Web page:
Hyderabad: Neem trees across the state are wilting and drying up, possibly due to an outbreak of a fungus that causes ‘die-back disease,’ causing concern and alarm among residents.
Agricultural scientists, on the other hand, assure that there is no cause for concern and that the fungus’s impact will fade on its own, resulting in tree rejuvenation. Scientists are working hard to determine whether the ongoing wilting and drying were caused by die-back disease. They cautioned people not to cut down trees because they thought they were dead because the trees could regenerate.
A similar infection was reported in several parts of the state last year. Professor Jayashankar Telangana State Agriculture University (PJTSAU) has now formed a Special Committee to inspect, assess, and take appropriate action.
The Committee has already inspected several locations, including the Agricultural Research Institute in Rajendranagar, where a high incidence of infection in Neem trees was discovered in September.
Apart from that, many areas in Rangareddy, Sangareddy, Wanaparthy, Gadwal, Nagar Kurnool, Karimnagar, Warangal, and other districts have been inspected, and extensive mapping is being carried out to raise farmer awareness.
According to scientists, there could be a variety of causes, including excessive rainfall and high humidity in August and September.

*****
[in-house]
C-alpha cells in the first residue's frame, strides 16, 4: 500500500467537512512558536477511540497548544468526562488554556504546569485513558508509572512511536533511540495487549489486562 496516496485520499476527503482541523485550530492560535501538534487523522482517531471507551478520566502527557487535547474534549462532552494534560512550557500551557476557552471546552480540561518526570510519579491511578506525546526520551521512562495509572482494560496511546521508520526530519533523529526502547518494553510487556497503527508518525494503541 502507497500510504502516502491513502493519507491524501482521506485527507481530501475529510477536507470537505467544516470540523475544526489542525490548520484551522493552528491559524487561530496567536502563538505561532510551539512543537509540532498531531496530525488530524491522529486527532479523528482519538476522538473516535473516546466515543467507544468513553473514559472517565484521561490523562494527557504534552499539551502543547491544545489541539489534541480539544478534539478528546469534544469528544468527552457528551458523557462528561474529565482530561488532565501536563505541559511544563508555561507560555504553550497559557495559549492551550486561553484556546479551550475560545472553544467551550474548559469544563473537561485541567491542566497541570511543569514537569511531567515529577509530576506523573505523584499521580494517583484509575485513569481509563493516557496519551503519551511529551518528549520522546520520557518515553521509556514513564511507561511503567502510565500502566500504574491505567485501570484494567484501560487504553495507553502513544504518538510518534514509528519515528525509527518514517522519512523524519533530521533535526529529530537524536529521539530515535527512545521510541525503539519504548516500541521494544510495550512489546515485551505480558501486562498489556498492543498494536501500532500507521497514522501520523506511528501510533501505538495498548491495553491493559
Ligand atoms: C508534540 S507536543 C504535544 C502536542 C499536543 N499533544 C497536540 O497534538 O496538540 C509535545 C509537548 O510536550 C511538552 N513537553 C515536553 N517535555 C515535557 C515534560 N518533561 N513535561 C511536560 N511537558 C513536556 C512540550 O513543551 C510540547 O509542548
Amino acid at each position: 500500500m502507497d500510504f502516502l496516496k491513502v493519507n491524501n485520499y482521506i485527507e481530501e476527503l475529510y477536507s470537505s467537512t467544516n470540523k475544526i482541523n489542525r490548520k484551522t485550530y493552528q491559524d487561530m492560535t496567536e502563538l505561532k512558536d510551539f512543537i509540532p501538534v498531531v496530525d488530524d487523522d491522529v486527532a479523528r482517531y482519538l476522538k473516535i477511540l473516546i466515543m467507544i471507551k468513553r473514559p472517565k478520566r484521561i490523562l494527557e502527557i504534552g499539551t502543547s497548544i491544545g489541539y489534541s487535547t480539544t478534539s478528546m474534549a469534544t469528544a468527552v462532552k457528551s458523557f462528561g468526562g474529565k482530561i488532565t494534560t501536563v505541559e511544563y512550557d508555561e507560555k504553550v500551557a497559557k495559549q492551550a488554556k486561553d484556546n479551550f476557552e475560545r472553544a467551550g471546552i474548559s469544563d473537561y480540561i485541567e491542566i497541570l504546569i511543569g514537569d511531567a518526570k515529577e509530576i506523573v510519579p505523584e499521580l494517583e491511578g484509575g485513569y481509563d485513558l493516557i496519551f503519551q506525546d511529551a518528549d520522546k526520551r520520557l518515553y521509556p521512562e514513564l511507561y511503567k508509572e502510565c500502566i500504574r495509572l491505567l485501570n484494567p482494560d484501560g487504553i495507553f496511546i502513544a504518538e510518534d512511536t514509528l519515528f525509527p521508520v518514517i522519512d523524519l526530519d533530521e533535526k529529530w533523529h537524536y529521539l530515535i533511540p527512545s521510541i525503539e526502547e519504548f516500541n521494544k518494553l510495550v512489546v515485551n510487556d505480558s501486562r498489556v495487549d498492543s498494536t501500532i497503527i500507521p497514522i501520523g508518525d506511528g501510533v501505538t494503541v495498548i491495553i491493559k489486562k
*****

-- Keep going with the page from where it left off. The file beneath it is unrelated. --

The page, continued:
According to scientists, this problem could be caused by a variety of factors, including excessive rainfall and high humidity during August and September. According to Professor Jagadeeshwar of PJTSAU, the infected neem plants displayed various symptoms such as complete wilting, drying of the entire tree, drying of the twigs, and gummosis.
In September, soil samples, young twigs, stems, bark, and other plant materials were collected from infected trees and examined microscopically. He explained that alpha and beta conidia of Phomopsis Azadirachtae and Fusarium conidia (Macro conidia) were found to be the causative factors for wilting, drying, and die-back symptoms in neem trees.
The fungus is not dangerous to humans or livestock. He claims that fresh leaves, twigs, and other parts of the infected tree can be used for a variety of purposes.To reduce the incidence, spraying Carbendazim or applying Mancozeb Carbendazim to the affected areas, as well as spraying Thiamethaxom or Acetamaprid, is commonly used. Spraying chemicals to control the spread of infection, on the other hand, could be harmful.
Chemical residues on leaves could be harmful to cattle if they consume them. Similarly, the chemicals could pollute nearby water bodies, and drinking such water could be harmful, he added, emphasizing that neem trees regenerate.